The Doobie Brothers masterpiece with the Prophet-5 Polyphonic Synthesizer
After the interview trilogy, I’m returning the theme to the polyphonic synthesizer. Next after the Polysynth CS-80 is the Prophet-5 from Sequential Circuit, an historical machine. The Prophet-5 was released by Sequential Circuit in 1978.
The price was 1.7 million yen! It wasn't priced for amateurs. When I visited New York in the early 80's, I found a used Prophet-5 at a musical instrument store near Fifth Avenue. The price was $1000! That’s about 100,000 yen. I thought I would buy it, but I gave up because I was carrying heavy broadcasting equipment. The Prophet-5 is a five-note polyphonic synth released after the heyday of monophonic synths. It can sound up to 5 notes at the same time, and although the number of notes is one less, it is more compact than the CS-80, so it was used by many musicians. The reason why Prophet-5 was loved is the high quality oscillator, filter, and the various modulation functions.
Sequential Circuit Prophet-5
■ Recommended album: "Minute by Minute" (1978)
The Doobie Brothers' masterpiece, which was also successful commercially. The Doobie’s sound created by Michael McDonald reached No. 1 on the Billboard album charts. "What A Fool Believes" was number one on the charts in the United States. It has also won the Grammy Award for Best Record and Best Song. The Doobie’s songs at the time were divided into two types: the West Coast rock of Tom Johnston (G), Pat Symonds (G) fans, and the AOR sound of Michael McDonald fans. I was confused by the former type, which used a lot of tense chords, and pursued Tom's sound. I didn’t like the Prophet sound because I liked the progressive rock synth sound.
Since Michael had been in Steely Dan, he was good at 16 beats more-so than 8 beats, and had a high musical sense that used syncopation and tense chords a lot. The Prophet-5 supported the Doobie’s AOR sound. "Minute by Minute" wouldn't have been made without this poly synthesizer.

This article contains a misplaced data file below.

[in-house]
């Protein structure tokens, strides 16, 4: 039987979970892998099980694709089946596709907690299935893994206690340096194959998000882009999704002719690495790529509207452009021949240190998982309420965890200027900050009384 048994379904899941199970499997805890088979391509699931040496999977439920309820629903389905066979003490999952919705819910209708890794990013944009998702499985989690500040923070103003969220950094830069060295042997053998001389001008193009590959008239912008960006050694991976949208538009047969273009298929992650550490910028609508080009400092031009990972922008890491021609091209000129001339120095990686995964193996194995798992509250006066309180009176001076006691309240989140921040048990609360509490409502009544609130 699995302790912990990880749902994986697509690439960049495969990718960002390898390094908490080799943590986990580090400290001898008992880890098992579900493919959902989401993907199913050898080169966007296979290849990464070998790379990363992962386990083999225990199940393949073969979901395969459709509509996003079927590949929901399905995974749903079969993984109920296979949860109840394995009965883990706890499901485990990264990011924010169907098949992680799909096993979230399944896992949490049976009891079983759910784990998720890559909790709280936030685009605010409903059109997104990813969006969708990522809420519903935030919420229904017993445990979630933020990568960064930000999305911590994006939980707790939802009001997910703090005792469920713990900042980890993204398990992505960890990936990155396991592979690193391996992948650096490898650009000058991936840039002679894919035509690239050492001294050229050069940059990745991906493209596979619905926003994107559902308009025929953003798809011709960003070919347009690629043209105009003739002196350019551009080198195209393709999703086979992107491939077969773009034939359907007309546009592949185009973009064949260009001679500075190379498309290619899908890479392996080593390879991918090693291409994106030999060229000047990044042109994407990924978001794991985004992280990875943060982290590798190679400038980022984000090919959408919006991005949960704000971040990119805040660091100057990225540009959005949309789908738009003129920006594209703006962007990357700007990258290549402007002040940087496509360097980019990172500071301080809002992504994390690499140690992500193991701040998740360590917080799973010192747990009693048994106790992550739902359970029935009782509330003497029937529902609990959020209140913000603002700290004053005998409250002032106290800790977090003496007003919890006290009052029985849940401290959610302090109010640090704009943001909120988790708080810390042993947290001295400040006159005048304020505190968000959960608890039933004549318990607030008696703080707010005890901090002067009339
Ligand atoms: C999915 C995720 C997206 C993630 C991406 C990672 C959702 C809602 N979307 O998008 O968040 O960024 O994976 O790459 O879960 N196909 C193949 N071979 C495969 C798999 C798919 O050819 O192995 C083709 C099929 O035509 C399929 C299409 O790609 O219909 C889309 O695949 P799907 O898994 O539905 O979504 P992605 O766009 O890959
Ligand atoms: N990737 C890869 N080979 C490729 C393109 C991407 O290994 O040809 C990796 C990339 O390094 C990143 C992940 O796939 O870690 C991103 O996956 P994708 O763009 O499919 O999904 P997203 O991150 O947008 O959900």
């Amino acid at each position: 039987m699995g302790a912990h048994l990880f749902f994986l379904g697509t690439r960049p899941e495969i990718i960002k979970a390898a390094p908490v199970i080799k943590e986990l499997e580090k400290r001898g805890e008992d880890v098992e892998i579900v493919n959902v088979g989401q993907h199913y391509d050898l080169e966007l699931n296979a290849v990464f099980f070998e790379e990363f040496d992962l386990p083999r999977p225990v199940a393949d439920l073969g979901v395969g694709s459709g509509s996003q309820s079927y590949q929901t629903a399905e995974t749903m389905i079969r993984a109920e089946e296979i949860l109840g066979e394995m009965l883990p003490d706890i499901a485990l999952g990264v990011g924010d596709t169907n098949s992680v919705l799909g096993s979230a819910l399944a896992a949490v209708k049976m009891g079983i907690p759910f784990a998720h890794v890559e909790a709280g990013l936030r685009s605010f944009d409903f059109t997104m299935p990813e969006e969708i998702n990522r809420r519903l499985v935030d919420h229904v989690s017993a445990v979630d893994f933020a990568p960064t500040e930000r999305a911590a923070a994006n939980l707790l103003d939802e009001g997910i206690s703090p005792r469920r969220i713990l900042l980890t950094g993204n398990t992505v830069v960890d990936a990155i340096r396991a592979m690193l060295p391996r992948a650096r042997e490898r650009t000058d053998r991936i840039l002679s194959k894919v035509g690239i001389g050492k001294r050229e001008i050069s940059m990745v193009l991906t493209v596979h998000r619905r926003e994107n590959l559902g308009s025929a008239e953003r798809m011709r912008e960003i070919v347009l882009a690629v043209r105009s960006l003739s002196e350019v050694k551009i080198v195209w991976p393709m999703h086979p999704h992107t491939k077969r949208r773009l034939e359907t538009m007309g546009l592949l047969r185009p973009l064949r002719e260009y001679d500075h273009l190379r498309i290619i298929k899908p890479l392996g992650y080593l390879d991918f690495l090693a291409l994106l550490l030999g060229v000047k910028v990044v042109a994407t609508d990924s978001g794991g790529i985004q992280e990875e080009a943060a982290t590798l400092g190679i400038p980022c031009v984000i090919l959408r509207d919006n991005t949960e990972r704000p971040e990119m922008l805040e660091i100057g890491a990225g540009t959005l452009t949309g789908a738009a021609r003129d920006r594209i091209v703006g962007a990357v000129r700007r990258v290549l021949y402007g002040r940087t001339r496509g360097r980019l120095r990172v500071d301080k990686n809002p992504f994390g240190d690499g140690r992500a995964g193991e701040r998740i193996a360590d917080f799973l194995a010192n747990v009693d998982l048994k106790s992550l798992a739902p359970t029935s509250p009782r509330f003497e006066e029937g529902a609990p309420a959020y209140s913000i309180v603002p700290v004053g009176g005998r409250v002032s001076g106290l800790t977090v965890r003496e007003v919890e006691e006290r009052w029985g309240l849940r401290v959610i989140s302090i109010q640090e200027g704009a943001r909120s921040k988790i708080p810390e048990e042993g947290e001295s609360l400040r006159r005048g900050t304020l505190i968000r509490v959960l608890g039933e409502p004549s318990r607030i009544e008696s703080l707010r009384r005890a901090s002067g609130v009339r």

Recommended song: "What A Fool Believes"
"What A Fool Believes" placed number one in the United States and won a Grammy Award. Since the chorus was sung using falsetto, I thought it was a song from Earth, Wind & Fire at first. Michael is a master of chord work. Michael's unprecedented pop and sophisticated sound dominated the charts. Michael became very popular, providing his music to others, and at one time he was called "the sexiest man in America".
Synthesizer changed to polyphonic, and they supported Michael's sound. The Prophet-5 was the first polyphonic synthesizer. Michael's technique was predominant in many masterpieces, including "You Belong to Me" (#6 on the US charts), which was co-written with Carly Simon, and "Ya Mo B There" (won a Grammy Award for Best R&B Performance), which was co-written with James Ingram.
■ Recommended album: "If That's What It Takes" (1982)
Michael McDonald's first solo album. Support musicians are super: Willy Weeks (B), Greg Phillinganes (Key), Tom Scott (Sax), Robben Ford (G), Jeff Porcaro (Dr), Mike Porcaro (B), and Steve Lukather ( G) from TOTO participated for the album. With the support of skilled musicians, the sound is even more sophisticated than the Doobie Brothers album. "I Keep Forgetting'", which was also released as a single, placed #4 on the charts in the United States.
Recommended song: "That's Why"
I think this is the best song on the album. The reason is the interlude. Michael is a composer and a rare type of vocalist. However, you won’t hear a lot of keyboard solos from him, and there are no impressive keyboard performances. Instead of focusing on his own keyboard solo, Michael seemed to have thought it was better to bring in a talented soloist. I think that he learned about that from Donald Fagen and Walter Becker when he was in Steely Dan. The two from Steely Dan don't play the solo part themselves, but call in other musicians with outstanding skills to play it. The guitar solo on "Kid Charlemagne", the first song of Steely Dan's "The Royal Scam", was played Larry Carlton (a masterpiece of Carlton solos!). That's Steely Dan's style. This style can also be seen in this solo album.
Now, let's talk about "That's Why". Robben Ford (guitar) and Tom Scott (sax) were called in to play only the solos. Both are first-call musicians and Robben Ford plays blues-based jazz. Tom Scott is also known for playing with Quincy Jones and Carole King, and his skill is top level. These two performed a solo in unison. This unison solo is wonderful. The two were called in for only eight bars. I think it is a planned solo, not an ad lib. It seems Michael had the melody in his head, and he let the two play with that melody. The guitar backing was played by TOTO guitarist Steve Lukather. But it was Robben Ford who played the solo, not Lukather. I think Michael created Steely Dan style that was not possible with the members of Doobie Brothers.
Musicians, albums, recommended songs, keyboards used this time
- Artist: Michael McDonald
- Album: "Minute by Minute", "Mourning"
- Song title: "What A Fool Believes", "That's Why"
- Instrument used: Sequential Circuit Prophet-5